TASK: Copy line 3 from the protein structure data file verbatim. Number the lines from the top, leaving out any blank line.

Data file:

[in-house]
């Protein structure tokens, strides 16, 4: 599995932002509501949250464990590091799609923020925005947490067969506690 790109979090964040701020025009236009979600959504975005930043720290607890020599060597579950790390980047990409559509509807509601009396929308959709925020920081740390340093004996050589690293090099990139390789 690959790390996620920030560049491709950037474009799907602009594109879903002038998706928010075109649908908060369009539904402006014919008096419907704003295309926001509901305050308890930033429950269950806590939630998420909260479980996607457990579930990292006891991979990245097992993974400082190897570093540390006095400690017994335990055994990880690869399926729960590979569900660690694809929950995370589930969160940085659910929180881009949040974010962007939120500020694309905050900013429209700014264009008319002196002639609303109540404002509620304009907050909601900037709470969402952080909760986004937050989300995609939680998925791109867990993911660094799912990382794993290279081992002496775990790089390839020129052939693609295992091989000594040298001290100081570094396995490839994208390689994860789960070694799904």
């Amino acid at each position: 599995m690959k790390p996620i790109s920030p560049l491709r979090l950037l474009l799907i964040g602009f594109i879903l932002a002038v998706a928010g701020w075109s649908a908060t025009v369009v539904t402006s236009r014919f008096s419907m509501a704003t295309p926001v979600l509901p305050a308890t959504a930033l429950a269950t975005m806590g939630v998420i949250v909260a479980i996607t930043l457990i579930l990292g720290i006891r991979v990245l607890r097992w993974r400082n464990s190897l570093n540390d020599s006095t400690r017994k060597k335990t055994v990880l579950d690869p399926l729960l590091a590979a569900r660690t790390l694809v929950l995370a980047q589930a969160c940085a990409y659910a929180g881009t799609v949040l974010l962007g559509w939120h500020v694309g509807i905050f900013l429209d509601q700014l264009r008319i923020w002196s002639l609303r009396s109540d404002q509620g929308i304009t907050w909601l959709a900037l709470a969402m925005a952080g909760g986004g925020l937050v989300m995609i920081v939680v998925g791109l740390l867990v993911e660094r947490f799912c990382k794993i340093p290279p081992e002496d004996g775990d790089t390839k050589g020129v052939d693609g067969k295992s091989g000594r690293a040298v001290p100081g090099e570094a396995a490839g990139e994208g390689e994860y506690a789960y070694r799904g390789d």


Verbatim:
């Amino acid at each position: 599995m690959k790390p996620i790109s920030p560049l491709r979090l950037l474009l799907i964040g602009f594109i879903l932002a002038v998706a928010g701020w075109s649908a908060t025009v369009v539904t402006s236009r014919f008096s419907m509501a704003t295309p926001v979600l509901p305050a308890t959504a930033l429950a269950t975005m806590g939630v998420i949250v909260a479980i996607t930043l457990i579930l990292g720290i006891r991979v990245l607890r097992w993974r400082n464990s190897l570093n540390d020599s006095t400690r017994k060597k335990t055994v990880l579950d690869p399926l729960l590091a590979a569900r660690t790390l694809v929950l995370a980047q589930a969160c940085a990409y659910a929180g881009t799609v949040l974010l962007g559509w939120h500020v694309g509807i905050f900013l429209d509601q700014l264009r008319i923020w002196s002639l609303r009396s109540d404002q509620g929308i304009t907050w909601l959709a900037l709470a969402m925005a952080g909760g986004g925020l937050v989300m995609i920081v939680v998925g791109l740390l867990v993911e660094r947490f799912c990382k794993i340093p290279p081992e002496d004996g775990d790089t390839k050589g020129v052939d693609g067969k295992s091989g000594r690293a040298v001290p100081g090099e570094a396995a490839g990139e994208g390689e994860y506690a789960y070694r799904g390789d």